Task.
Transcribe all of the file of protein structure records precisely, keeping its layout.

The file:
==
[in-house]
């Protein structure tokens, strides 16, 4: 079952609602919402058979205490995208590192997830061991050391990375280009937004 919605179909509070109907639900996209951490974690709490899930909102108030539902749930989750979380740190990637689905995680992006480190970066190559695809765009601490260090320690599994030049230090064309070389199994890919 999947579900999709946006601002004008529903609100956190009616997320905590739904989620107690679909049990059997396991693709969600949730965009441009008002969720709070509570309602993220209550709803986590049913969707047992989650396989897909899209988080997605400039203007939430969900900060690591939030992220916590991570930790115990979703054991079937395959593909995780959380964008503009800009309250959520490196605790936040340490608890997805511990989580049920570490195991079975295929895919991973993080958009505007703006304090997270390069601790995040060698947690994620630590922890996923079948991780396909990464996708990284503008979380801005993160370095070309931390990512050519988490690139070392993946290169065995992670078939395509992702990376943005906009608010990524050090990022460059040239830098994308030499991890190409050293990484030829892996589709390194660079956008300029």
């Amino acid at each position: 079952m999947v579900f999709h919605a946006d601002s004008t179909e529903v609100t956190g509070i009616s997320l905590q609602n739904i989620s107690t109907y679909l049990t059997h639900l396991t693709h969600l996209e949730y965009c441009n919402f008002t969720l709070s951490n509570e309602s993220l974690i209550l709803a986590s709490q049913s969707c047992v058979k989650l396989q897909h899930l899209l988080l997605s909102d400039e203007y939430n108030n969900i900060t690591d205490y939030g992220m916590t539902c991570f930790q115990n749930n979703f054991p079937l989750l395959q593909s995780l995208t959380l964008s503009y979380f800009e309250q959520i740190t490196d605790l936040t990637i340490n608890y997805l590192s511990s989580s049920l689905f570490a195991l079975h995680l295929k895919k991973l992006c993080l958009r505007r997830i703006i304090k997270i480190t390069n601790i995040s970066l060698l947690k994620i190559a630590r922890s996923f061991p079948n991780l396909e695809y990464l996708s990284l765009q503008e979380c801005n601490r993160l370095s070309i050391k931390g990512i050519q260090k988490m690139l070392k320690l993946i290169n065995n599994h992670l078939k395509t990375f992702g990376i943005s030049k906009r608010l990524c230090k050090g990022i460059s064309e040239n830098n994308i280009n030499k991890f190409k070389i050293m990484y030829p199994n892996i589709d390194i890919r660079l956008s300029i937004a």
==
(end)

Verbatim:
[in-house]
């Protein structure tokens, strides 16, 4: 079952609602919402058979205490995208590192997830061991050391990375280009937004 919605179909509070109907639900996209951490974690709490899930909102108030539902749930989750979380740190990637689905995680992006480190970066190559695809765009601490260090320690599994030049230090064309070389199994890919 999947579900999709946006601002004008529903609100956190009616997320905590739904989620107690679909049990059997396991693709969600949730965009441009008002969720709070509570309602993220209550709803986590049913969707047992989650396989897909899209988080997605400039203007939430969900900060690591939030992220916590991570930790115990979703054991079937395959593909995780959380964008503009800009309250959520490196605790936040340490608890997805511990989580049920570490195991079975295929895919991973993080958009505007703006304090997270390069601790995040060698947690994620630590922890996923079948991780396909990464996708990284503008979380801005993160370095070309931390990512050519988490690139070392993946290169065995992670078939395509992702990376943005906009608010990524050090990022460059040239830098994308030499991890190409050293990484030829892996589709390194660079956008300029």
């Amino acid at each position: 079952m999947v579900f999709h919605a946006d601002s004008t179909e529903v609100t956190g509070i009616s997320l905590q609602n739904i989620s107690t109907y679909l049990t059997h639900l396991t693709h969600l996209e949730y965009c441009n919402f008002t969720l709070s951490n509570e309602s993220l974690i209550l709803a986590s709490q049913s969707c047992v058979k989650l396989q897909h899930l899209l988080l997605s909102d400039e203007y939430n108030n969900i900060t690591d205490y939030g992220m916590t539902c991570f930790q115990n749930n979703f054991p079937l989750l395959q593909s995780l995208t959380l964008s503009y979380f800009e309250q959520i740190t490196d605790l936040t990637i340490n608890y997805l590192s511990s989580s049920l689905f570490a195991l079975h995680l295929k895919k991973l992006c993080l958009r505007r997830i703006i304090k997270i480190t390069n601790i995040s970066l060698l947690k994620i190559a630590r922890s996923f061991p079948n991780l396909e695809y990464l996708s990284l765009q503008e979380c801005n601490r993160l370095s070309i050391k931390g990512i050519q260090k988490m690139l070392k320690l993946i290169n065995n599994h992670l078939k395509t990375f992702g990376i943005s030049k906009r608010l990524c230090k050090g990022i460059s064309e040239n830098n994308i280009n030499k991890f190409k070389i050293m990484y030829p199994n892996i589709d390194i890919r660079l956008s300029i937004a």